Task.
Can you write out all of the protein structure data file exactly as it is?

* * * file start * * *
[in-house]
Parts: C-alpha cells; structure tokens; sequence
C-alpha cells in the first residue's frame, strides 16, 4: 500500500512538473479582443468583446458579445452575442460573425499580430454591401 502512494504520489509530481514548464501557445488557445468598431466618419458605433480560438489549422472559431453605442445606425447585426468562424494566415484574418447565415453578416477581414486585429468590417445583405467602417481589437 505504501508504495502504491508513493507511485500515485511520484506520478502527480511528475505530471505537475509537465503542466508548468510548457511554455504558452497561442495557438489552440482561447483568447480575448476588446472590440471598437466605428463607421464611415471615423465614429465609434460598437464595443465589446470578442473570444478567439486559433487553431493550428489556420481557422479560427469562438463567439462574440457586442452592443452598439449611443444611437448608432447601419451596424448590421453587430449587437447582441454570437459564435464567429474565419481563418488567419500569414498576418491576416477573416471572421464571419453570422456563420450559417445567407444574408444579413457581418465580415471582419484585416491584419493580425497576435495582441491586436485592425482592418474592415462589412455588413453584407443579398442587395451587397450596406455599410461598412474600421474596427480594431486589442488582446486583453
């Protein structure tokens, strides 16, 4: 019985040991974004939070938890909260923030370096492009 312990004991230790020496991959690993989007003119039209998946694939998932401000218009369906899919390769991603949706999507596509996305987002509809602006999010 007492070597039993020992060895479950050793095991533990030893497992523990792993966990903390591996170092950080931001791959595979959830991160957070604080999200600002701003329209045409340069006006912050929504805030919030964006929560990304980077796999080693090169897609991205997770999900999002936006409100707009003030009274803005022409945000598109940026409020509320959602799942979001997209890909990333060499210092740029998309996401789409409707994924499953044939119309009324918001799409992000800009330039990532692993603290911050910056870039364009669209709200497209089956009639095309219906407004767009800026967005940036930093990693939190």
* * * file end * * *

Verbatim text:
[in-house]
Parts: C-alpha cells; structure tokens; sequence
C-alpha cells in the first residue's frame, strides 16, 4: 500500500512538473479582443468583446458579445452575442460573425499580430454591401 502512494504520489509530481514548464501557445488557445468598431466618419458605433480560438489549422472559431453605442445606425447585426468562424494566415484574418447565415453578416477581414486585429468590417445583405467602417481589437 505504501508504495502504491508513493507511485500515485511520484506520478502527480511528475505530471505537475509537465503542466508548468510548457511554455504558452497561442495557438489552440482561447483568447480575448476588446472590440471598437466605428463607421464611415471615423465614429465609434460598437464595443465589446470578442473570444478567439486559433487553431493550428489556420481557422479560427469562438463567439462574440457586442452592443452598439449611443444611437448608432447601419451596424448590421453587430449587437447582441454570437459564435464567429474565419481563418488567419500569414498576418491576416477573416471572421464571419453570422456563420450559417445567407444574408444579413457581418465580415471582419484585416491584419493580425497576435495582441491586436485592425482592418474592415462589412455588413453584407443579398442587395451587397450596406455599410461598412474600421474596427480594431486589442488582446486583453
């Protein structure tokens, strides 16, 4: 019985040991974004939070938890909260923030370096492009 312990004991230790020496991959690993989007003119039209998946694939998932401000218009369906899919390769991603949706999507596509996305987002509809602006999010 007492070597039993020992060895479950050793095991533990030893497992523990792993966990903390591996170092950080931001791959595979959830991160957070604080999200600002701003329209045409340069006006912050929504805030919030964006929560990304980077796999080693090169897609991205997770999900999002936006409100707009003030009274803005022409945000598109940026409020509320959602799942979001997209890909990333060499210092740029998309996401789409409707994924499953044939119309009324918001799409992000800009330039990532692993603290911050910056870039364009669209709200497209089956009639095309219906407004767009800026967005940036930093990693939190």